One of the central issues of current research, especially of feminist research into early modern witchcraft, is the question of (female) agency. Agency theory posits that actors always have choices, no matter how restricted; 'agent-centred' morality proposes a novel twist on both traditional Kantian internalist categories and a useful political starting point for taking agents' conscious moral choices seriously. This chapter addresses the problems of both male and female witches' agency and selfhood. It applies questions regarding agency and resistance to cases involving men as well as to those involving women. In her much-reviewed and highly original collection Oedipus and the Devil: Witchcraft, Sexuality and Religion in Early Modern Europe, Lyndal Roper approached the topic of witchcraft confessions and their recantation from a psychoanalytic perspective. In Regina Bartholome's case, Roper suggested, Oedipal tensions and self-destructive tendencies combined to produce a dramatic confession to witchcraft and Devil-worship.
The body of witchcraft literature is much too large to permit a complete survey; there is, however, a smaller group of works that could be considered canonical, at least from the perspective of contemporary scholarship. This chapter presents data compiled from ten of these canonical works, as well as a brief discussion of demonological illustrations. Stuart Clark's statement that demonological theory about gender and witchcraft did not conform to the patterns of prosecution appears somewhat too broad. Clark's conclusions are similar to those of Eric Wilson, whose Cambridge dissertation is the first modern study in English of the Malleus maleficarum. Both Clark and Wilson suggest that early modern demonology was sex-specific and thus different from witchcraft prosecutions, which were merely sex-related.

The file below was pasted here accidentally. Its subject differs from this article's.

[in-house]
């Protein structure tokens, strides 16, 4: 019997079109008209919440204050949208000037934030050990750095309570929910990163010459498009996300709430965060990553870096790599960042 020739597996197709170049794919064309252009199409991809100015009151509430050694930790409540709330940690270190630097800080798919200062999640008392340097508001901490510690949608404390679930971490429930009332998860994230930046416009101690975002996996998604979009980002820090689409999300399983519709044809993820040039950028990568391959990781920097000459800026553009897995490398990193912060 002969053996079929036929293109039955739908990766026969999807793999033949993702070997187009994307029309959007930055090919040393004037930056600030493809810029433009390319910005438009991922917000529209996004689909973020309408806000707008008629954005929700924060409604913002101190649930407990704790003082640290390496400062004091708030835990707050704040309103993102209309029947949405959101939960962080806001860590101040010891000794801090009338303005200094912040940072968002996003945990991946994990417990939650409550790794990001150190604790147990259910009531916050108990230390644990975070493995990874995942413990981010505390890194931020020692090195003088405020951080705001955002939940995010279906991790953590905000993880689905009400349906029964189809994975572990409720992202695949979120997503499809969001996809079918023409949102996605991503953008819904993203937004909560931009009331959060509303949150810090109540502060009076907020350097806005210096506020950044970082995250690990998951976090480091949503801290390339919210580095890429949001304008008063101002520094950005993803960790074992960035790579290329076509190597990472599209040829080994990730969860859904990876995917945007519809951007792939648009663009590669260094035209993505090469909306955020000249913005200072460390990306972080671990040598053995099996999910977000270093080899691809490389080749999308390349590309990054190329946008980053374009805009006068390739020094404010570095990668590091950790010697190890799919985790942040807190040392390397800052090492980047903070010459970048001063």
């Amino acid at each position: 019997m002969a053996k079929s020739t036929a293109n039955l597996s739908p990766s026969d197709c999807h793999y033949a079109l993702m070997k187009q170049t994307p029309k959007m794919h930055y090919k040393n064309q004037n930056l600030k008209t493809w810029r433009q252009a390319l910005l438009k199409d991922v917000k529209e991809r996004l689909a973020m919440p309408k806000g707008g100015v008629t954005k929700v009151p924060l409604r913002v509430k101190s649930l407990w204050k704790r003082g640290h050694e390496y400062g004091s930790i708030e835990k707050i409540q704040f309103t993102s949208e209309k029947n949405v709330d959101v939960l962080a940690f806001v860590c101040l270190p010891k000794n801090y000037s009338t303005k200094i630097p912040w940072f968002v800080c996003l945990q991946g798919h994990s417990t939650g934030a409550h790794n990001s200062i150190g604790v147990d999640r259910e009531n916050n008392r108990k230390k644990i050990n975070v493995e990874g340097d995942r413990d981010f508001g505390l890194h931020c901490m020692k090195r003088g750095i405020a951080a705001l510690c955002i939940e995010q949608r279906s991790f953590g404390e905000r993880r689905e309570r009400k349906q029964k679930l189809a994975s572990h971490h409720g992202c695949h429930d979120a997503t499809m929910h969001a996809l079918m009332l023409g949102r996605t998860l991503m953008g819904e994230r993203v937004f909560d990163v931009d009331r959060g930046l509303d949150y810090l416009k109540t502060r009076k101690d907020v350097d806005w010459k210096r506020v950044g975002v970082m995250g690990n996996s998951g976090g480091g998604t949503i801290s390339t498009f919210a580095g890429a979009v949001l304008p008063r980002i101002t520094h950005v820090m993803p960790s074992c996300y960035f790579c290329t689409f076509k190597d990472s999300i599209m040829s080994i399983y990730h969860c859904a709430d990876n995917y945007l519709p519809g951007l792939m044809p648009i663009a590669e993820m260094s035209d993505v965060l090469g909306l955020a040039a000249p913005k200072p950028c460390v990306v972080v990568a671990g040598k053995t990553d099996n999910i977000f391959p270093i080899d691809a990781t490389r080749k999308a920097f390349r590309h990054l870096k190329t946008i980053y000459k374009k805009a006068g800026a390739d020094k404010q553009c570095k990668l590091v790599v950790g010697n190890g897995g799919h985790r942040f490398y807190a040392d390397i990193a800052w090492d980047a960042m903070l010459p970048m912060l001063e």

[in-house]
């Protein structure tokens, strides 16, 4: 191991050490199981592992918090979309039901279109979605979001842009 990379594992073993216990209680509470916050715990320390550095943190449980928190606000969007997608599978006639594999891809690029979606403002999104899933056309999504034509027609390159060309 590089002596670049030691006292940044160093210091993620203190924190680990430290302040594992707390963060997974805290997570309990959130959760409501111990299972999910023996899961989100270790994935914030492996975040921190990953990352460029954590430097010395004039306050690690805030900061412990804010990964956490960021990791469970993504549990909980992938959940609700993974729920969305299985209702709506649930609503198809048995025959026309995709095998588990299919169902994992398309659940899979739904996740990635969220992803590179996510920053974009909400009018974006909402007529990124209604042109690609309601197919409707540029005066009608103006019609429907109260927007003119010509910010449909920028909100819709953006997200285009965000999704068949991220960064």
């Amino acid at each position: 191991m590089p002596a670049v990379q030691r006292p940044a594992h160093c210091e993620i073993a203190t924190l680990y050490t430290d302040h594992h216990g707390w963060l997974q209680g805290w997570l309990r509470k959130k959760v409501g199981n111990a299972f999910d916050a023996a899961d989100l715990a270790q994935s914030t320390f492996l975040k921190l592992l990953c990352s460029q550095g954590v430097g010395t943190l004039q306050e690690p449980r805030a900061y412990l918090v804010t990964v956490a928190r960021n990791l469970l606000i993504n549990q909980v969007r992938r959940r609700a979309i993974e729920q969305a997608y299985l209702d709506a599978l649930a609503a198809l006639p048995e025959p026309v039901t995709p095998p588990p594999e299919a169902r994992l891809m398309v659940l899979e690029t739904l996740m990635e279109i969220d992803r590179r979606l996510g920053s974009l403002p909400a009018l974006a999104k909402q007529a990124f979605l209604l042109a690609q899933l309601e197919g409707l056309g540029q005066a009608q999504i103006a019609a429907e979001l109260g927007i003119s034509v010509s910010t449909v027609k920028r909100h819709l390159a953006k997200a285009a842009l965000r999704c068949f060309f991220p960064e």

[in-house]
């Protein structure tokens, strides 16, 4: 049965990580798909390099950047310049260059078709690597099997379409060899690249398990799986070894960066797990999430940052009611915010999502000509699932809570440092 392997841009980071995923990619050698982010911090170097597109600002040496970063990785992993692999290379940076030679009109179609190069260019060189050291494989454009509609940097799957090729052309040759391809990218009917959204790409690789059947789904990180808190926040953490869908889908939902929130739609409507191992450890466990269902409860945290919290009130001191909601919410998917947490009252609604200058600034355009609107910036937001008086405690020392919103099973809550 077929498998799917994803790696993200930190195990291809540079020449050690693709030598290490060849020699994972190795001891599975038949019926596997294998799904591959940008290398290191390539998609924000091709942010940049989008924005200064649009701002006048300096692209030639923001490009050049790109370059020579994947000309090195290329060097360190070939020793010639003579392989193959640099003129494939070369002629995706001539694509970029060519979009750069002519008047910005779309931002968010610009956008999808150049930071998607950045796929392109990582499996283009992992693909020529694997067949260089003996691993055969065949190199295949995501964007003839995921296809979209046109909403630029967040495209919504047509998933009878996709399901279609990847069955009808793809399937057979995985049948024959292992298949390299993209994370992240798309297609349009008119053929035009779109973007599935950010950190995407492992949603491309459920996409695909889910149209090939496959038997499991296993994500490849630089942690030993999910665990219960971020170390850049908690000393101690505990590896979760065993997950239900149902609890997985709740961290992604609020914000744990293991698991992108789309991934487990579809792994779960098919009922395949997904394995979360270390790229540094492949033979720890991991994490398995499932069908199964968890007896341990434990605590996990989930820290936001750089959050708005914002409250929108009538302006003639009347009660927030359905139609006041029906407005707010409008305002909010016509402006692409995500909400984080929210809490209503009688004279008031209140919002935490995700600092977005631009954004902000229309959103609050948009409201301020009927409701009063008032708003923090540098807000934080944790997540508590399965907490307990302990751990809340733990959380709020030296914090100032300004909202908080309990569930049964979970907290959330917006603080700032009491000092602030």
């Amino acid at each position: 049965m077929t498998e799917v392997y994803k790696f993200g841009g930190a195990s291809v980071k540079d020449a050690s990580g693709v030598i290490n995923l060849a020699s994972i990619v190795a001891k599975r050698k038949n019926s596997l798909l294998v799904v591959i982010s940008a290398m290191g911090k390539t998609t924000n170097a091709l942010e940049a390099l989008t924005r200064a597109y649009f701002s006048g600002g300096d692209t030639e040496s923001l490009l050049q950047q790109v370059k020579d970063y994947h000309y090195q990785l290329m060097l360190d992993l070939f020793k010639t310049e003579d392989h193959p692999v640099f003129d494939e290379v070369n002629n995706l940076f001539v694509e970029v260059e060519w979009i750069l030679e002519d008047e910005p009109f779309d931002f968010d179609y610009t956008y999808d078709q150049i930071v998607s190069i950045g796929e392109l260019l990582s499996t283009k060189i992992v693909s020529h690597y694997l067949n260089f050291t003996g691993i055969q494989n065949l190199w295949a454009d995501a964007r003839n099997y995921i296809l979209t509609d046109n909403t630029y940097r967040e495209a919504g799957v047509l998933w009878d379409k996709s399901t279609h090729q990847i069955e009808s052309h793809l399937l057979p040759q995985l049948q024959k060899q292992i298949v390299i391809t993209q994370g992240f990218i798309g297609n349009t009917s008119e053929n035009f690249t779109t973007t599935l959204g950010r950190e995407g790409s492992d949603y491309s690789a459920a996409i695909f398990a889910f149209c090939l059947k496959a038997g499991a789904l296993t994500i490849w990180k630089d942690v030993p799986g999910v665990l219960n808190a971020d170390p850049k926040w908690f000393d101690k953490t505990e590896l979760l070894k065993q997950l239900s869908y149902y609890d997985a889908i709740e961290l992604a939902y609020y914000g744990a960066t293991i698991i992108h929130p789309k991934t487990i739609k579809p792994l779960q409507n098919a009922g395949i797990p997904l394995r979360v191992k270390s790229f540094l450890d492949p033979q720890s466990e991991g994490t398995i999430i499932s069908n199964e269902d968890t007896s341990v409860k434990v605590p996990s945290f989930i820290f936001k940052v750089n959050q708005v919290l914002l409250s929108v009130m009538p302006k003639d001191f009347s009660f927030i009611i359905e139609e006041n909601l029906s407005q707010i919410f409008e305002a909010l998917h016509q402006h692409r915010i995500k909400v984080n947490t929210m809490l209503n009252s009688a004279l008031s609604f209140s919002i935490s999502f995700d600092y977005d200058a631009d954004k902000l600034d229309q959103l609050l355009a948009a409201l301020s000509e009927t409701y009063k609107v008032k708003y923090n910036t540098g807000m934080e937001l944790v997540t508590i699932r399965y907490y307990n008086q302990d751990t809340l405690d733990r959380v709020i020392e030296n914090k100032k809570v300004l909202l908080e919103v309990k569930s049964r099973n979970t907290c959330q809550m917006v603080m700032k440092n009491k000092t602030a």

This chapter first argues that early modern theorists were unperturbed by male witches because they were already familiar with them in the guise of ancient and medieval heretics and sorcerers. The second argument concerns the feminisation of the witch. A man accused of being a witch was implicitly feminised. In one sense, this feminisation lends support to Stuart Clark's argument for a binary structure underlying the gendering of witchcraft. On the other hand, it cautions us against allowing that binary structure to become too rigid to accommodate flexible gender constructions. The chapter demonstrates that the lack of a conceptual barrier to the idea of male witches can be explained in part by witchcraft theorists' familiarity with various ancient and medieval prototypes. It further addresses the question of what it meant, in conceptual terms, to label a man as a witch within a framework that both explicitly and implicitly feminised witchcraft.
This conclusion presents some closing thoughts on the concepts discussed in the preceding chapters of this book. The book first discusses why male witches are not more common subjects in witchcraft historiography. Specialists in early modern witchcraft are aware that it was not sex-specific, even among the most misogynist demonologists. The book then discusses the work of unpacking conventional wisdom about witchcraft and gender. Next, it presents data, synthesised from other scholars' archival research, that showed wide variation in the proportion of male to female witches. The book also presents a few case studies of male witches in Essex and Germany. These case studies demonstrate that many generalisations about male witches, derived from specific regional studies, are not in fact suitable for Europe-wide application. The book further introduces the male witch as found in demonological literature.